A comprehensive look at the history of trans activism, trans rights and trans experience in Britain since the mid-20th century. Chapters by different authors, on different themes, are free-standing, so there's a bit of overlap in the history, but it's interesting to read about the same events told through different viewpoints. ...more
Ingrid
Nov 11, 2019 rated it it was amazing
Read this
Cendaquenta
Extremely educational but was a bit dense and hard-to-follow at times - still v much recommend to those interested in the topic.
Ed
Feb 14, 2021 rated it really liked it
It's not easy being trans. Our very existence is treated as a 'debate'. We're constantly coming under fire from the media, politicians, and billionaire authors. Cis people - who by their very nature do not know our lives - are given a platform to write articles in national newspapers, and even publish books, filled with misinformation and fallacies about our existence. Trans people ourselves are rarely afforded the same platforms to dispel these lies. This is especially true in the UK (or TERF I ...more
Billy
Really liked this anthology! Interviews ranged from people who transitioned in the 60s and 70s, forgotten names that helped to bring about the Gender Recognition Act of 2004, to activists that transitioned in the noughties both binary and non-binary.

Reading this reminded me of how Americanised English Pride events and figures have become. Names like Marsha P. Johnson and Slyvia Rivera, Harvey Milk are thrown around a lot around Pride months. The names Mark Rees, Stephen Whittle or Sue Sanders h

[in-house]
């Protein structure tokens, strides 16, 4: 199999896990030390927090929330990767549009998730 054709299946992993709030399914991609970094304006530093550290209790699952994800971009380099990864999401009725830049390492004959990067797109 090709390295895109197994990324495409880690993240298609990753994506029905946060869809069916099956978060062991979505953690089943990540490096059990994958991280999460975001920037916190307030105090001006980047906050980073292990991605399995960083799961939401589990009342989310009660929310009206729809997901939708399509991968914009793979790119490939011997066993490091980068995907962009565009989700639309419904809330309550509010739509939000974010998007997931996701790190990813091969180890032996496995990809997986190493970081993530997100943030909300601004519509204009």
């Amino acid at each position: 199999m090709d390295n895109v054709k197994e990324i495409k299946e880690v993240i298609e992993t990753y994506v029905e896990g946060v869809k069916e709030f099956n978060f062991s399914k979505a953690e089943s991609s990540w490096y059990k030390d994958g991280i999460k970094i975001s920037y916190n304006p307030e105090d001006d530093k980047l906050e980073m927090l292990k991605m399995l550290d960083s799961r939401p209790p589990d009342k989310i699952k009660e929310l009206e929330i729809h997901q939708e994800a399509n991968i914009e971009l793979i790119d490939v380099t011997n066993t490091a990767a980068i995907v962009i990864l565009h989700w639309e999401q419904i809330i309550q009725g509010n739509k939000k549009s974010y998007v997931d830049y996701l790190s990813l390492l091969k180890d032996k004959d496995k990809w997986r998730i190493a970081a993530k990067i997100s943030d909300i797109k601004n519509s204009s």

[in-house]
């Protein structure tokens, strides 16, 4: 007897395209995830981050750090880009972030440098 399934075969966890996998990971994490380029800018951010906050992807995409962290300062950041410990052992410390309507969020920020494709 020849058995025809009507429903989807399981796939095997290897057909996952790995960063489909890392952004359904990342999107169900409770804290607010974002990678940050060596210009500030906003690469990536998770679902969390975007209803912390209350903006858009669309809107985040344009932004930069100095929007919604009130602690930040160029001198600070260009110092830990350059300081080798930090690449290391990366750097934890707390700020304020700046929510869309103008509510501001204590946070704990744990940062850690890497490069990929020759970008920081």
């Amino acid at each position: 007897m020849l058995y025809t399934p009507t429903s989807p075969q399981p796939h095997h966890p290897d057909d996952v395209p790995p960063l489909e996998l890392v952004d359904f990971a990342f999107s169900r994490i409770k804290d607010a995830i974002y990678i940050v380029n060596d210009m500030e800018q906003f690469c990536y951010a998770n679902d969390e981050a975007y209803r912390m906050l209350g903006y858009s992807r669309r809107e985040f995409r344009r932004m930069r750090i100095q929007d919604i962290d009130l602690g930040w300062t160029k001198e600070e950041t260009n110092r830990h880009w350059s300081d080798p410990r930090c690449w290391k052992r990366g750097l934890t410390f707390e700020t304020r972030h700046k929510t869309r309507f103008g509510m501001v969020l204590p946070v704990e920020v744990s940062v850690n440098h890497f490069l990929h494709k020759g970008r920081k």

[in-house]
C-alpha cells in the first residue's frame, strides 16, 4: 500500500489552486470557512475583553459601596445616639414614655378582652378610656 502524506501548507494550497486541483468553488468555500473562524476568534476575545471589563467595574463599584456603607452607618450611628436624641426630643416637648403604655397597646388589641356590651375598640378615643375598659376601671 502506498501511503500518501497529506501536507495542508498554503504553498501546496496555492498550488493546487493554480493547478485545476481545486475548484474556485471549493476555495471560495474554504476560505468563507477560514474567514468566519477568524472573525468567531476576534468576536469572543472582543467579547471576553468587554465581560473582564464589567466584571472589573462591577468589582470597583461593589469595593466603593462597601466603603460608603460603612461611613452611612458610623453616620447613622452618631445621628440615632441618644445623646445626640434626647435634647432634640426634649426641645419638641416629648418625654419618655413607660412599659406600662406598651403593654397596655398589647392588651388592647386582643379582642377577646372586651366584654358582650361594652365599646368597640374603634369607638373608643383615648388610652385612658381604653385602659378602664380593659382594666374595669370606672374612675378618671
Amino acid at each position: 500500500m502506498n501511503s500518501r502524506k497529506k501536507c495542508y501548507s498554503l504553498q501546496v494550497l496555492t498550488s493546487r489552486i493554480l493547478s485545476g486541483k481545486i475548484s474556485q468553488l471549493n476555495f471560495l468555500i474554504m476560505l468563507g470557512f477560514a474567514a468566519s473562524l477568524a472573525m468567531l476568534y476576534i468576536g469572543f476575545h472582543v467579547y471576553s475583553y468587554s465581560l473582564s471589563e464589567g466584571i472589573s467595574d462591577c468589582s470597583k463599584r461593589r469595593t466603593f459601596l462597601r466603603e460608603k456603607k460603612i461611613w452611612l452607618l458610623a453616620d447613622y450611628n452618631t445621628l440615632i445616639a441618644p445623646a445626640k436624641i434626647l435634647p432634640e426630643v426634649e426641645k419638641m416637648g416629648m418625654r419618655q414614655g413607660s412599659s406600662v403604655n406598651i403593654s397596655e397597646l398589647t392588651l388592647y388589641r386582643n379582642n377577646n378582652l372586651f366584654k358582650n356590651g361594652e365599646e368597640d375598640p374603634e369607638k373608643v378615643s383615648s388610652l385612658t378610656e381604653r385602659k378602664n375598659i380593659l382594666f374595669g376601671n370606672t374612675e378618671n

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Ellen Mellor
Apr 29, 2018 rated it it was amazing
Shelves: trans
I've just finished reading Trans Britain. It's a fascinating and inspiring series of essays covering the history of trans activism from the '50s and' 60s up to the present edited by Christine Burns and written by a number of different people - most of whom are trans and a few cis gender allies who also have a perspective on the subject - either medical or political. There was a lot of stuff that I didn't know, or not to any great depth. On the whole, I found it to be an excellent read and recomm ...more
Otone
Jul 12, 2020 rated it it was amazing
This really helped me better understand not only the history of trans activism and lived experiences in the UK but also trans representation generally - in film, in the law, in the press, in feminist theory, and in the workplace. With so many essays written by significant trans people compiled in one book, I really was taken on a journey through multiple perspectives. I wish there had been a chapter specifically exploring the intersectionality of race and trans rights, but I would highly recomme ...more